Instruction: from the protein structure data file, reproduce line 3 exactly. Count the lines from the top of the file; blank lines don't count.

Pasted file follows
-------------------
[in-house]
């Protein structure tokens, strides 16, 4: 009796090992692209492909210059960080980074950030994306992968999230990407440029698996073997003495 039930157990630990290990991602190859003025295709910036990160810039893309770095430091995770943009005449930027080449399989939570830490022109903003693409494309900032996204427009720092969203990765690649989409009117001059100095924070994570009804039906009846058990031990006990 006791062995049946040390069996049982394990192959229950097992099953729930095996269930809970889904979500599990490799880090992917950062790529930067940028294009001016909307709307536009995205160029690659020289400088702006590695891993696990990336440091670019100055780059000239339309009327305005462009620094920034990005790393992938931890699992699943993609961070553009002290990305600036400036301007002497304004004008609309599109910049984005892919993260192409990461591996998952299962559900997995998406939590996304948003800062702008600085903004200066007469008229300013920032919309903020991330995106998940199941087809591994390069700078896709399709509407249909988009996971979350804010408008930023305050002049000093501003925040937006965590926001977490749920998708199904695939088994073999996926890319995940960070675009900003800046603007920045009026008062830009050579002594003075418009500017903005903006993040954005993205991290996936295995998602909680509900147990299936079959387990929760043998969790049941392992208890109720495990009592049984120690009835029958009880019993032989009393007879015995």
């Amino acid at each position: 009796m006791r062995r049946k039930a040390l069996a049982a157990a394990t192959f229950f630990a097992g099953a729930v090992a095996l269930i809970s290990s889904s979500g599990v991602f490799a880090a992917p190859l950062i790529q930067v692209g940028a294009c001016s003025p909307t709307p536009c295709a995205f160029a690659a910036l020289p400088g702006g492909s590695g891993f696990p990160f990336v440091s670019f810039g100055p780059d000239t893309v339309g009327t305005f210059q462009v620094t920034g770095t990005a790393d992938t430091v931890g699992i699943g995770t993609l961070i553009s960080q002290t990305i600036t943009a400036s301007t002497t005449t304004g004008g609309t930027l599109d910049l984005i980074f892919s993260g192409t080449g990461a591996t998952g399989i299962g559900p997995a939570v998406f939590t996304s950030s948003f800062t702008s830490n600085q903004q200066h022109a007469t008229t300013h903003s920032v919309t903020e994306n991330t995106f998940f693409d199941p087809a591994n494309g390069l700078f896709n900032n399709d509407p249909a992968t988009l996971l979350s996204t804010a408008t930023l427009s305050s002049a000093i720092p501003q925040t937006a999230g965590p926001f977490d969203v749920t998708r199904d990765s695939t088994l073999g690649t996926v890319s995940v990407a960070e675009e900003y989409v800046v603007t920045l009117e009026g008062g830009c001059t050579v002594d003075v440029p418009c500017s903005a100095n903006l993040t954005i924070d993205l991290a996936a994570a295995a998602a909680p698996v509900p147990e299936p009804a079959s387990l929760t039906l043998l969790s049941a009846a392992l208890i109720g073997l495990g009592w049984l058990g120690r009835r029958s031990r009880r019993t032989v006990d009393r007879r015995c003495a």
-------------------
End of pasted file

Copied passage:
């Amino acid at each position: 009796m006791r062995r049946k039930a040390l069996a049982a157990a394990t192959f229950f630990a097992g099953a729930v090992a095996l269930i809970s290990s889904s979500g599990v991602f490799a880090a992917p190859l950062i790529q930067v692209g940028a294009c001016s003025p909307t709307p536009c295709a995205f160029a690659a910036l020289p400088g702006g492909s590695g891993f696990p990160f990336v440091s670019f810039g100055p780059d000239t893309v339309g009327t305005f210059q462009v620094t920034g770095t990005a790393d992938t430091v931890g699992i699943g995770t993609l961070i553009s960080q002290t990305i600036t943009a400036s301007t002497t005449t304004g004008g609309t930027l599109d910049l984005i980074f892919s993260g192409t080449g990461a591996t998952g399989i299962g559900p997995a939570v998406f939590t996304s950030s948003f800062t702008s830490n600085q903004q200066h022109a007469t008229t300013h903003s920032v919309t903020e994306n991330t995106f998940f693409d199941p087809a591994n494309g390069l700078f896709n900032n399709d509407p249909a992968t988009l996971l979350s996204t804010a408008t930023l427009s305050s002049a000093i720092p501003q925040t937006a999230g965590p926001f977490d969203v749920t998708r199904d990765s695939t088994l073999g690649t996926v890319s995940v990407a960070e675009e900003y989409v800046v603007t920045l009117e009026g008062g830009c001059t050579v002594d003075v440029p418009c500017s903005a100095n903006l993040t954005i924070d993205l991290a996936a994570a295995a998602a909680p698996v509900p147990e299936p009804a079959s387990l929760t039906l043998l969790s049941a009846a392992l208890i109720g073997l495990g009592w049984l058990g120690r009835r029958s031990r009880r019993t032989v006990d009393r007879r015995c003495a």